PhotoHead injuries resulting in concussions can be traumatic and dangerous for any person, but a recent study shows that they have a prolonged effect on children under the age of 13.

Researchers from the New York Institute of Technology College of Osteopathic Medicine have found evidence that concussion symptoms last three times longer in these young children than they do in older teens and adults. Moreover, they say that keeping affected children out of school may not be the best course of action.

“It used to be thought that rest was best for a concussion. Kids were told to stay home from school and sit in a dark room for two weeks,” said researcher Dr. Hallie Zwibel. “Now we encourage them to get back to school after two days and progressively get more active, so long as symptoms don’t return or worsen.”

Symptoms last longer

The researchers believe the reason for prolonged symptoms might lie in children’s vulnerability to conditions like ADHD, depression, anxiety, and stress. While a normal adult may only take about a week to recover from concussion symptoms, they can last closer to three or four weeks for kids.

While there are no proven methods that have been shown to increase rehabilitation time, the researchers say that some rest can help alleviate symptoms like dizziness, changes in vision, and difficulty focusing. Visual and balance exercises can also help promote recovery and stabilization.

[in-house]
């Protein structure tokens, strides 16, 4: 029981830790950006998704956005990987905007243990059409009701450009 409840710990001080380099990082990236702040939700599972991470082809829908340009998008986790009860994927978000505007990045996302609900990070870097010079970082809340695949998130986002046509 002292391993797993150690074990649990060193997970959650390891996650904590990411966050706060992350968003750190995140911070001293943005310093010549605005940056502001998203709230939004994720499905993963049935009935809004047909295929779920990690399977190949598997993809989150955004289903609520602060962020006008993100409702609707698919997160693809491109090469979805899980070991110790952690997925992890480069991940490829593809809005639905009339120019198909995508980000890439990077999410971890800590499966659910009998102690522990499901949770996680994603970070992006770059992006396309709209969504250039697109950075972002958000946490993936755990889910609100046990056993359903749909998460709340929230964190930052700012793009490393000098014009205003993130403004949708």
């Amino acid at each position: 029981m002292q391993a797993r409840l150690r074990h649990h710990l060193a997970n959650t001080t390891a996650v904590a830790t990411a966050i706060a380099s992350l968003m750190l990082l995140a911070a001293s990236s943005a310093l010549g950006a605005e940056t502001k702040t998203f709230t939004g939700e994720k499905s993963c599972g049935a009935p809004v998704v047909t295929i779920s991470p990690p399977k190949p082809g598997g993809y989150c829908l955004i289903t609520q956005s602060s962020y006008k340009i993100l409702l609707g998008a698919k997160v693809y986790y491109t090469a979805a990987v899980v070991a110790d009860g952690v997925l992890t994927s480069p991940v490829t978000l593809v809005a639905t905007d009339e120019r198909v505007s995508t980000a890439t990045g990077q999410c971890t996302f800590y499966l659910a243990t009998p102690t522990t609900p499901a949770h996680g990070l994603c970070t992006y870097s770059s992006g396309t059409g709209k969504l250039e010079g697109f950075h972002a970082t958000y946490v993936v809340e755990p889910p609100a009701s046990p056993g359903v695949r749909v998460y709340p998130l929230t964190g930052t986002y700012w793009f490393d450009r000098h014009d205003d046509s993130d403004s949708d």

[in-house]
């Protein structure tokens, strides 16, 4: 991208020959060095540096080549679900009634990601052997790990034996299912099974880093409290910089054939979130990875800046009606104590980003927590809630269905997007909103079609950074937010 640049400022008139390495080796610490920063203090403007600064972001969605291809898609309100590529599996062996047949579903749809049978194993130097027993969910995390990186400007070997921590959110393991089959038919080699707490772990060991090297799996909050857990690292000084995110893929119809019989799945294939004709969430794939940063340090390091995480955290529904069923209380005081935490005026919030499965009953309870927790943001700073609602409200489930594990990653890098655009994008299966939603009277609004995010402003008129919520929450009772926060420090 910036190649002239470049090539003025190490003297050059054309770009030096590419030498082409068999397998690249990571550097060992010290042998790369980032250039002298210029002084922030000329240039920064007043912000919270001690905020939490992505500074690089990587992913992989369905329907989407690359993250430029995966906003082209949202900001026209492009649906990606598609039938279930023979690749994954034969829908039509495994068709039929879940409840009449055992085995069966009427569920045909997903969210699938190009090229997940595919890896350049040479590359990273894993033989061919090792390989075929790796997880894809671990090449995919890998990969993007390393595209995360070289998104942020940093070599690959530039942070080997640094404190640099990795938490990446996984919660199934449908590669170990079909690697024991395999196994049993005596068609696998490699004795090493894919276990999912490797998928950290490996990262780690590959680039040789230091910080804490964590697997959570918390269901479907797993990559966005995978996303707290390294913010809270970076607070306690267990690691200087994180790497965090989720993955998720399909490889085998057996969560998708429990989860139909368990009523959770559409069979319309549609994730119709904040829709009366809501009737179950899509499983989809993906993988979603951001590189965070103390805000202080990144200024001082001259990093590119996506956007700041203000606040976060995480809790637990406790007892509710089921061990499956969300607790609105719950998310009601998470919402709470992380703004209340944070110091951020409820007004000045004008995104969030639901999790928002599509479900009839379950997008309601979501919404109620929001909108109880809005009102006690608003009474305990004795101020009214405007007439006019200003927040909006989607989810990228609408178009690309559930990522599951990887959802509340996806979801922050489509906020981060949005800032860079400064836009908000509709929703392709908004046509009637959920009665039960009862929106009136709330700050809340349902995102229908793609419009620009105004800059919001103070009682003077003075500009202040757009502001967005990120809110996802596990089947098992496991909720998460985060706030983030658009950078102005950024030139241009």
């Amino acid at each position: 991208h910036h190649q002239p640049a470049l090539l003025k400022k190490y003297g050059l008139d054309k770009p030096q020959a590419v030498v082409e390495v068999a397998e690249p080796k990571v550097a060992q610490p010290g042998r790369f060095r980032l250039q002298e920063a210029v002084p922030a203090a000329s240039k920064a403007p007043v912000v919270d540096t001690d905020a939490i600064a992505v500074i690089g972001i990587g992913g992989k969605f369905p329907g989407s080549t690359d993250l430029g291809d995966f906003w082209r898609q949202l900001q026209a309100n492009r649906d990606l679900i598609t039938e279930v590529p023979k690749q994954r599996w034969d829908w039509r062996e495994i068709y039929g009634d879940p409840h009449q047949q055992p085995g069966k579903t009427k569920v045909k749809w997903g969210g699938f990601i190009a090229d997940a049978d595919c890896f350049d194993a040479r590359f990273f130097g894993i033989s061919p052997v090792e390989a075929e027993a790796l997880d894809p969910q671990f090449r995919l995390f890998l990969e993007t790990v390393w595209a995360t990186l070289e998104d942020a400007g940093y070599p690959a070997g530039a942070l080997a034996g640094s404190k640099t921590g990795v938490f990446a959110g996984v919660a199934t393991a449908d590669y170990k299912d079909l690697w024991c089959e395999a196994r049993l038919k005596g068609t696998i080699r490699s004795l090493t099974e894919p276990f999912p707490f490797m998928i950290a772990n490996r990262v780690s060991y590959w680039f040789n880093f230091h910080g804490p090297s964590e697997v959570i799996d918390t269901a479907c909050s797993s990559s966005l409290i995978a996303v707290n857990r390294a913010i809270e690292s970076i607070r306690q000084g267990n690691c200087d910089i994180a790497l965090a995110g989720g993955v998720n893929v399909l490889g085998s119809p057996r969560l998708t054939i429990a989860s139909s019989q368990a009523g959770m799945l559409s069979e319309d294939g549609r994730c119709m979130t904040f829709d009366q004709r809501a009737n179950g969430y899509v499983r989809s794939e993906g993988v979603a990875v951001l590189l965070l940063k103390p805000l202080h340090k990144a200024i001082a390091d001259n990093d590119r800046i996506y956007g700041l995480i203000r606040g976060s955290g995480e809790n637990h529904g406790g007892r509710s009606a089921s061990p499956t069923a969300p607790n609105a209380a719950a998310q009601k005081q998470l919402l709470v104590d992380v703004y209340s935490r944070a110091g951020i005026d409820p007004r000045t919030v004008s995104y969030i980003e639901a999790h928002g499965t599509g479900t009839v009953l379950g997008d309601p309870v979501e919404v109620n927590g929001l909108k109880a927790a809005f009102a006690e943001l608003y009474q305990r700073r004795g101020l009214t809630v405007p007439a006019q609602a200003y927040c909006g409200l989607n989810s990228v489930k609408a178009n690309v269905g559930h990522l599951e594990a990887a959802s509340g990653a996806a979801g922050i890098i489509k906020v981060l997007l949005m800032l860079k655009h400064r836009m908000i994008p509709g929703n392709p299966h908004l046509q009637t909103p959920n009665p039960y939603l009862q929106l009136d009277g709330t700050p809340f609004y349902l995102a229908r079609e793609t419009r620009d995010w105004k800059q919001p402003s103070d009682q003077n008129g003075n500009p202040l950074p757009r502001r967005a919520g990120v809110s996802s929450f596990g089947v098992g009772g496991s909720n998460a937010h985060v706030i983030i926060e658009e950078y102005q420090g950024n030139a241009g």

Although staying active has recently become a recommendation for treating concussion symptoms, the researchers warn that young athletes -- including older teens -- may be better served by not competing in rigorous physical activity, since this can lead to further head trauma that can make initial symptoms worse.

“There’s not a good administrative structure to prevent an injured high school athlete from playing for another league...At this point, parents are in the best position to prevent that and we strongly encourage them to follow return-to-sport protocols,” said Zwibel.

CDC guidelines

The researchers’ findings fall in line with recent recommendations made by the Centers for Disease Control and Prevention (CDC). Officials have called childhood concussions a “significant public health concern” and caution that they could affect childhood development.

“In people’s minds concussions are something minor. ‘Oh you got your bell rung, oh it’s okay,’ but in reality what someone has suffered is an acute brain injury,” said Dr. Andrew Kiragu in a recent interview with Fox 9.

The CDC recommends that parents follow its guidelines for managing and preventing concussions.


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